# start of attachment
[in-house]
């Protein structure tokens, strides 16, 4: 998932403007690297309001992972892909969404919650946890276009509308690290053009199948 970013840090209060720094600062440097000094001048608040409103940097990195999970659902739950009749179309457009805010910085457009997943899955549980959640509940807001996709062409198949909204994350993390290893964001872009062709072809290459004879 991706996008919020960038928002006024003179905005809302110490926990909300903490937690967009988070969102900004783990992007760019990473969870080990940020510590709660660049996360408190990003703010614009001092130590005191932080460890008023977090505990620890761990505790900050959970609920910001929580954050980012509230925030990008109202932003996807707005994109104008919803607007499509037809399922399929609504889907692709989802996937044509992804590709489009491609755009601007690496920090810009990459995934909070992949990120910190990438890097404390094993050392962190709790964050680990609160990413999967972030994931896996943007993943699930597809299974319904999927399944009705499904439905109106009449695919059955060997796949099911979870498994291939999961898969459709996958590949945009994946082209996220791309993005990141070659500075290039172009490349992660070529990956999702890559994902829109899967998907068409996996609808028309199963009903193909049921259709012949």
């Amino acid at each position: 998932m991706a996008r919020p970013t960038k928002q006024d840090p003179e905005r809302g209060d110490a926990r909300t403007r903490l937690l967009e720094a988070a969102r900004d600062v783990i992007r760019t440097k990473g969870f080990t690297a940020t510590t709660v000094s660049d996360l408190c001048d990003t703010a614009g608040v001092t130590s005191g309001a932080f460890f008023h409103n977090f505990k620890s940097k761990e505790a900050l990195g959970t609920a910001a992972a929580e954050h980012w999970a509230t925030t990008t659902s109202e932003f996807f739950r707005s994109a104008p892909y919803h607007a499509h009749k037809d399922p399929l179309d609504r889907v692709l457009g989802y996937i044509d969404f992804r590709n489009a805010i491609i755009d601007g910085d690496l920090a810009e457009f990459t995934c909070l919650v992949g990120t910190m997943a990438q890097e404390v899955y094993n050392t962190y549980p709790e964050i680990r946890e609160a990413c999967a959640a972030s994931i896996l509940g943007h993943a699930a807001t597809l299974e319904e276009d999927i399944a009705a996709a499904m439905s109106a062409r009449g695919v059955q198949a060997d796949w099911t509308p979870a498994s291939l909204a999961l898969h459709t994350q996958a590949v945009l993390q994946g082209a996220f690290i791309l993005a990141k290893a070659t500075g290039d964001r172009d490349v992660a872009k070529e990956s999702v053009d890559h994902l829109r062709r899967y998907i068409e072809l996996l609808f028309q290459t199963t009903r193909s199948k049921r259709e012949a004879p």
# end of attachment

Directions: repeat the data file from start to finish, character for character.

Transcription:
[in-house]
């Protein structure tokens, strides 16, 4: 998932403007690297309001992972892909969404919650946890276009509308690290053009199948 970013840090209060720094600062440097000094001048608040409103940097990195999970659902739950009749179309457009805010910085457009997943899955549980959640509940807001996709062409198949909204994350993390290893964001872009062709072809290459004879 991706996008919020960038928002006024003179905005809302110490926990909300903490937690967009988070969102900004783990992007760019990473969870080990940020510590709660660049996360408190990003703010614009001092130590005191932080460890008023977090505990620890761990505790900050959970609920910001929580954050980012509230925030990008109202932003996807707005994109104008919803607007499509037809399922399929609504889907692709989802996937044509992804590709489009491609755009601007690496920090810009990459995934909070992949990120910190990438890097404390094993050392962190709790964050680990609160990413999967972030994931896996943007993943699930597809299974319904999927399944009705499904439905109106009449695919059955060997796949099911979870498994291939999961898969459709996958590949945009994946082209996220791309993005990141070659500075290039172009490349992660070529990956999702890559994902829109899967998907068409996996609808028309199963009903193909049921259709012949």
């Amino acid at each position: 998932m991706a996008r919020p970013t960038k928002q006024d840090p003179e905005r809302g209060d110490a926990r909300t403007r903490l937690l967009e720094a988070a969102r900004d600062v783990i992007r760019t440097k990473g969870f080990t690297a940020t510590t709660v000094s660049d996360l408190c001048d990003t703010a614009g608040v001092t130590s005191g309001a932080f460890f008023h409103n977090f505990k620890s940097k761990e505790a900050l990195g959970t609920a910001a992972a929580e954050h980012w999970a509230t925030t990008t659902s109202e932003f996807f739950r707005s994109a104008p892909y919803h607007a499509h009749k037809d399922p399929l179309d609504r889907v692709l457009g989802y996937i044509d969404f992804r590709n489009a805010i491609i755009d601007g910085d690496l920090a810009e457009f990459t995934c909070l919650v992949g990120t910190m997943a990438q890097e404390v899955y094993n050392t962190y549980p709790e964050i680990r946890e609160a990413c999967a959640a972030s994931i896996l509940g943007h993943a699930a807001t597809l299974e319904e276009d999927i399944a009705a996709a499904m439905s109106a062409r009449g695919v059955q198949a060997d796949w099911t509308p979870a498994s291939l909204a999961l898969h459709t994350q996958a590949v945009l993390q994946g082209a996220f690290i791309l993005a990141k290893a070659t500075g290039d964001r172009d490349v992660a872009k070529e990956s999702v053009d890559h994902l829109r062709r899967y998907i068409e072809l996996l609808f028309q290459t199963t009903r193909s199948k049921r259709e012949a004879p």